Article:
Script help - beginner



I'm new to linux & looking to write a script to copy files from a directory across a network for back-up.
I would like to create a script that would do this on a regular basis, say once a week.
I've seen a few scripts online, however, I would like to learn and understand what I am doing. I know the path directories and most of the basic commands; how do I go about creating a robust script for this purpose?



I've tried looking at the thread linked above, as well as Googling various backup scripts. However, like I said before, I would like to understand what I am doing and feel I have went in a bit too deep. I've tried to simplify things a bit and created the following script with errors attached:

#script to backup essential program files

#Time stamp info
DATE='date +%d,+%m,+%Y'

#Source & Destination pathnames

#Mount network & archive files
mount $BKDIR

tar cfz "$BKDIR_$DATE.tgz" $DBASE

Error messages as follows:
mount: can't find /mnt/network/backups in /etc/fstab or /etc/mtab
tar: Removing leading '/' from member names

Apologises for any glaring errors. Like I say, I am new to this. I don't understand the mount problem as I've added the network to /etc/fstab and I am able to access the files??


Assuming your backup folder / path is actually mounted ...

Try adding a trailing / to your BKDIR variable.
With the variable the way you have it your backup destination expands to
/mnt/network/backupsDATE.tar.gz $DBASE so you're trying to write to a folder / path that doesn't exist.

Also, shouldn't the tar command be tar czf and not tar cfz ?[/PHP]


That's the hard way. Just rsync the files over the network. You'll need the destination set up with an ssh server (use openssh).

Then in your script:
rsync -auv path_to_source/ [email protected]:path_to_dest

This will do incremental backups - it won't move anything that hasn't changed, and will only move changed segments in large files that have changed. It will also handle compression/decompression on it's own.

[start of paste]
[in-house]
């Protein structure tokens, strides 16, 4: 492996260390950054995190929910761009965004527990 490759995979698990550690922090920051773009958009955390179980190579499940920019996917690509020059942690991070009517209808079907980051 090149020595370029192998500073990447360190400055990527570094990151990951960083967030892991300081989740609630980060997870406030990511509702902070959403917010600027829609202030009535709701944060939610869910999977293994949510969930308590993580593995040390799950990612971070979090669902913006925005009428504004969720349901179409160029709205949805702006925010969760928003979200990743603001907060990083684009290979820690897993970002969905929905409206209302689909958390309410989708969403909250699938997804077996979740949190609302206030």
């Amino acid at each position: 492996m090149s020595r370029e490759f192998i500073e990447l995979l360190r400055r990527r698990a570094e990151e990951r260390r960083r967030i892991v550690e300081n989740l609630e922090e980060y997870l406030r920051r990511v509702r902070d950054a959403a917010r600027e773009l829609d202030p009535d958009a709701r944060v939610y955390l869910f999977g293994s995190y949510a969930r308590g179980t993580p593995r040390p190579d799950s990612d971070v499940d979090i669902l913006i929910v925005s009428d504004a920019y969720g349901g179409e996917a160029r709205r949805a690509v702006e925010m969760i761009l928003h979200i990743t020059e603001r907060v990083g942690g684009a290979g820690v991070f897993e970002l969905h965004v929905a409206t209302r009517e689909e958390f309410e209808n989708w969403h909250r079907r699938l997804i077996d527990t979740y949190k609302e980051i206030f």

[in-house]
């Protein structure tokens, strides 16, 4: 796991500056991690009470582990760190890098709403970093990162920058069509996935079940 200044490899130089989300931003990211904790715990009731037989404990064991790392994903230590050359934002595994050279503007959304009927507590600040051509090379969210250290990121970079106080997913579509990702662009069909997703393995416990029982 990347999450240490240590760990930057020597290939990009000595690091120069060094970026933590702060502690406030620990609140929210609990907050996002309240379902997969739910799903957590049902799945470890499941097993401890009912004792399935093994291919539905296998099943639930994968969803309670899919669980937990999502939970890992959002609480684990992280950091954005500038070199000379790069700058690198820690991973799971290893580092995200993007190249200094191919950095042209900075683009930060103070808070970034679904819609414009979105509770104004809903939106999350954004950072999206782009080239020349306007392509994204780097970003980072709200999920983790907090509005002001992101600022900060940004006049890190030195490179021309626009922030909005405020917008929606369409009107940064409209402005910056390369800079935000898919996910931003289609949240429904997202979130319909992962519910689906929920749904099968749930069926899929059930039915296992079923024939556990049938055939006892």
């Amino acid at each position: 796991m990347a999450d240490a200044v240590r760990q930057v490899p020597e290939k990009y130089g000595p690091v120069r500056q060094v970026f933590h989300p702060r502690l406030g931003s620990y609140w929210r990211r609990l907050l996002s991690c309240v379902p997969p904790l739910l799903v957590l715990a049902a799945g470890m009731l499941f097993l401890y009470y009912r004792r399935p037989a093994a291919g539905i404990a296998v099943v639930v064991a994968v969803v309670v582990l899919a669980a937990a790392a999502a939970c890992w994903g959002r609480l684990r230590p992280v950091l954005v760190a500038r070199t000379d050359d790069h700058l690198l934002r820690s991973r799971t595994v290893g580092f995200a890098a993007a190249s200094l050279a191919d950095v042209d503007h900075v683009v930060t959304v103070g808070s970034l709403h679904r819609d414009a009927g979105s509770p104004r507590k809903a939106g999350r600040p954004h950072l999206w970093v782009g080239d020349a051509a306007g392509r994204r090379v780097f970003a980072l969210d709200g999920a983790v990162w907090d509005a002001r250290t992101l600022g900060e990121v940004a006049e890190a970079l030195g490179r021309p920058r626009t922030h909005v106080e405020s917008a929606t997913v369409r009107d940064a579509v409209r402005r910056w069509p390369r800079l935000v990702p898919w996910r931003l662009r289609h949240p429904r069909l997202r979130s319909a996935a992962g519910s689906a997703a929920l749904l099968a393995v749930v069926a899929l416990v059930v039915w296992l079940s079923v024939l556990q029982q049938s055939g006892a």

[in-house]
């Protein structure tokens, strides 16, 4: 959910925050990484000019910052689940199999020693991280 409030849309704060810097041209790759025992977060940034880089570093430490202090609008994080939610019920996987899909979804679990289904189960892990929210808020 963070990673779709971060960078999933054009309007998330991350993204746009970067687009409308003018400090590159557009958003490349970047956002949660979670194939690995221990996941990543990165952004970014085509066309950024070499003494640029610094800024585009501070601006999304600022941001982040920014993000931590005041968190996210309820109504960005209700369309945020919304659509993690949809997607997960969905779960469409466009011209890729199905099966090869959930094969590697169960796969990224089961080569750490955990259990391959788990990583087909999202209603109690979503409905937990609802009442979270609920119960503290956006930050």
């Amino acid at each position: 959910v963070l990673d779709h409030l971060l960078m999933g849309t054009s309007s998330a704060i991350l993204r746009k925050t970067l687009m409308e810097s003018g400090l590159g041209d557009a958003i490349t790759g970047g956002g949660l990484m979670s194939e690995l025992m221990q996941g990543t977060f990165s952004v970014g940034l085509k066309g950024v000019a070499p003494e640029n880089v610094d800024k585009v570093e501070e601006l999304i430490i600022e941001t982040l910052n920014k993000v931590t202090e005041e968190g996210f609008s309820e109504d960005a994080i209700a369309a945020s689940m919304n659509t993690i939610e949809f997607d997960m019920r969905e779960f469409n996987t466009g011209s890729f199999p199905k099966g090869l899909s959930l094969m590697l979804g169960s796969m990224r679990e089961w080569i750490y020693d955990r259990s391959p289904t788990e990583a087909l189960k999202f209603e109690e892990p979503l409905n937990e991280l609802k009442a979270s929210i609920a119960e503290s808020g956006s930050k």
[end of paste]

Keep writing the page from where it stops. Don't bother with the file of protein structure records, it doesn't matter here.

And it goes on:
Finally, the destination directory will have the files accessible without needing to extract them. If you want them in tar format, simply tar them into a directory like /tmp, then use rsync to move to destination, but that may take longer.

If there's some kind of stupid symbol between host and path_to_dest, ignore it, the brain-dead forum software's doing it.


To do this on a regular basis, get your original script and put it on the cron tables. Then, you do not need to modify your script. When programming, remember KISS - Keep It Simple Stupid. :D

I cannot believe no one recommended cron to @StJude1982 :eek:

When scheduling or making a regular event, use cron.

cron = schedule


Thanks for all the suggestions. Have to say keeping it simple is all I can do for now. I do think for the application I'm looking for cron will be the easiest to implement. Thanks again


I've tried to go down the route of using cron, and I thought that it was going to be easy enough, however I am enountering some problems.

When I try to set up my crontab I'm unable to enter anything into it. I get something like this:

>crontab -e
"/tmp/crontab.XXXXVDOISL"OL, OC

I've looked up various articles for help and seem to be getting nowhere. Here is a list of the folders I have - is there something I missing?

/etc/init.d => rc.d/init.d

/var/spool/cron - The folder contents can't be displayed - don't have permission. This is even after changine the permissions.

drwxrwx--- 2 root 4096 Dec 4 03:35 cron

Log out and then log in with Root

/var/spool/cron/ - The directory was empty. I've tried copying crontab into the directory, however, I'm still having problems.

Can anyone help?


When you run the command you are given the file to edit in VIM. I would start by looking up a tutorial on how to edit files using VIM

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